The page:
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csl
04-07-2008, 08:35 PM
hey everyone, we decided to add power washing to our landscape services this year, and are praying for the best.
as a newbie, any info from the pros would surely be appreciated.
we have done a lot of research, mostly from previous threads and local supplier, but again, the most we ever usually wash is steets and walks when we finish landscaping.
what have been the most successful ways of advertising/ leads.
are most of you have extensive paperwork signed prior to the job to make sure to cover all legalities? (i.e damage etc.)
best ways for bredking down costs of jobs, etc.

ths is is just a start, but any info would be greatly appreciated.
we are purchasing a new cold water hotsy 4 gpm/3500 psi, and a hot water hotsy 3 gpm machine. thanks for the help!

nobagger
04-07-2008, 08:50 PM
We offer it but I dont push it. I'm sure if you pushed it you would do well. The few times we did it for a few customers we did pretty well. I think one job was about 160 bucks and took me all of maybe an hour and a half from unload to driving away. Maybe I should start pushing it again,lol. Plus it was nice and cool in the heat of day.

csl
04-07-2008, 10:50 PM
yeah, thanks for the input. i just want to make sure that when i dump a bunch of money into this that it turns out well. when we fisrt started landscaping we made mistakes, like everyone, but nothing to costly. i just want to be sure we cover all our bases, but do it in a timely matter. and with homeowners so easy to aggravate, i dont want to break even to make some old hag happy.

Don M.
04-07-2008, 11:20 PM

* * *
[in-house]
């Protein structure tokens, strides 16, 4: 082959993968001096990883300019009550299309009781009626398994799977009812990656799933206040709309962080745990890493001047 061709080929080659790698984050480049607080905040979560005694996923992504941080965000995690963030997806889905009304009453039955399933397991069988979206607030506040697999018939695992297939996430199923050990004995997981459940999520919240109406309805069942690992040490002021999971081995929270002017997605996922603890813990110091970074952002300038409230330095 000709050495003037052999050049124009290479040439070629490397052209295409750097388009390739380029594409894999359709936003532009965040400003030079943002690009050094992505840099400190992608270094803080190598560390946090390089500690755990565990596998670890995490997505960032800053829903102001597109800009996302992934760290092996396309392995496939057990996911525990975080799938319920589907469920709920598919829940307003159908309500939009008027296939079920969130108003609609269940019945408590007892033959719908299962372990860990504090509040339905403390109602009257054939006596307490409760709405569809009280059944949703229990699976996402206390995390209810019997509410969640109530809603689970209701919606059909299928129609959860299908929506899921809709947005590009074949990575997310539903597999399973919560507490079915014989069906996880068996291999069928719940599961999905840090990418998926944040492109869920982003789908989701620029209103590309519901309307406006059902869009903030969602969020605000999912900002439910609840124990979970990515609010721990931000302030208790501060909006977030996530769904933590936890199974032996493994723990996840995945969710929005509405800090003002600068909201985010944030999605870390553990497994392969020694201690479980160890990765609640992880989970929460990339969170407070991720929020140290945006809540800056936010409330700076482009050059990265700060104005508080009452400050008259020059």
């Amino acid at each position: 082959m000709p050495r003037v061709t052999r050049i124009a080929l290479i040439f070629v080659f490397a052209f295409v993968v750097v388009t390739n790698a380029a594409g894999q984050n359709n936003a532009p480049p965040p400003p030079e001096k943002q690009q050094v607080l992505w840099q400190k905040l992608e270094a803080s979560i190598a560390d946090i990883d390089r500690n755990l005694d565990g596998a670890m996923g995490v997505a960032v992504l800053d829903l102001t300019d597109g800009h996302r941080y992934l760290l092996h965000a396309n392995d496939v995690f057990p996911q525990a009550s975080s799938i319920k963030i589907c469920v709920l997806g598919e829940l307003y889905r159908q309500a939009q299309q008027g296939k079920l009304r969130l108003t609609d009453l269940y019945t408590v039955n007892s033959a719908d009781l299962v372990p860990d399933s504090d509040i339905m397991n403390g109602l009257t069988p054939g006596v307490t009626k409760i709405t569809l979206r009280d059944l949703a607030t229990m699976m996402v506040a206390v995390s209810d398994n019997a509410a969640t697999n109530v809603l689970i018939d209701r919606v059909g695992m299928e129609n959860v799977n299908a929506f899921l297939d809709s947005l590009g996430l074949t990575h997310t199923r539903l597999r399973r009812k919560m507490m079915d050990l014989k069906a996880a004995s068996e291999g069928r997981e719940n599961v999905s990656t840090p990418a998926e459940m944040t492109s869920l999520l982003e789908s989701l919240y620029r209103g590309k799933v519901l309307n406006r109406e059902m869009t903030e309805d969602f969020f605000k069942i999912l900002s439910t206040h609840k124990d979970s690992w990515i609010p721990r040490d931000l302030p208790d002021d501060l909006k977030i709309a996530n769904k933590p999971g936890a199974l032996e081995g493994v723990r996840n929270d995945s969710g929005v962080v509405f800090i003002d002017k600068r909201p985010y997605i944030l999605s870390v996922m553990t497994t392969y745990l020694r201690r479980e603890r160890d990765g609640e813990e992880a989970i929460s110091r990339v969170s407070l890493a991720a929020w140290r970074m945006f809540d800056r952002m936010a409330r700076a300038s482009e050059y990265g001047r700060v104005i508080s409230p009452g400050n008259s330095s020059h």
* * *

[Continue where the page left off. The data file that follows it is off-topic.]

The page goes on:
hey everyone, we decided to add power washing to our landscape services this year, and are praying for the best.
as a newbie, any info from the pros would surely be appreciated.
we have done a lot of research, mostly from previous threads and local supplier, but again, the most we ever usually wash is steets and walks when we finish landscaping.
what have been the most successful ways of advertising/ leads.
are most of you have extensive paperwork signed prior to the job to make sure to cover all legalities? (i.e damage etc.)
best ways for bredking down costs of jobs, etc.

ths is is just a start, but any info would be greatly appreciated.
we are purchasing a new cold water hotsy 4 gpm/3500 psi, and a hot water hotsy 3 gpm machine. thanks for the help!

First, your wasting your time with a 4 gpm hotsy/3500 psi machine. You want at least a 5.6, and I would recommend an 8 gpm.

The misconception is the psi does the cleaning. Not true. The more gpm, the faster.

Why are you wanting a hot machine to start with? If you are doing resi then a 8 gpm cold water unit will be just fine. Only hot to clean up grease, oil, gum, stuff of that nature.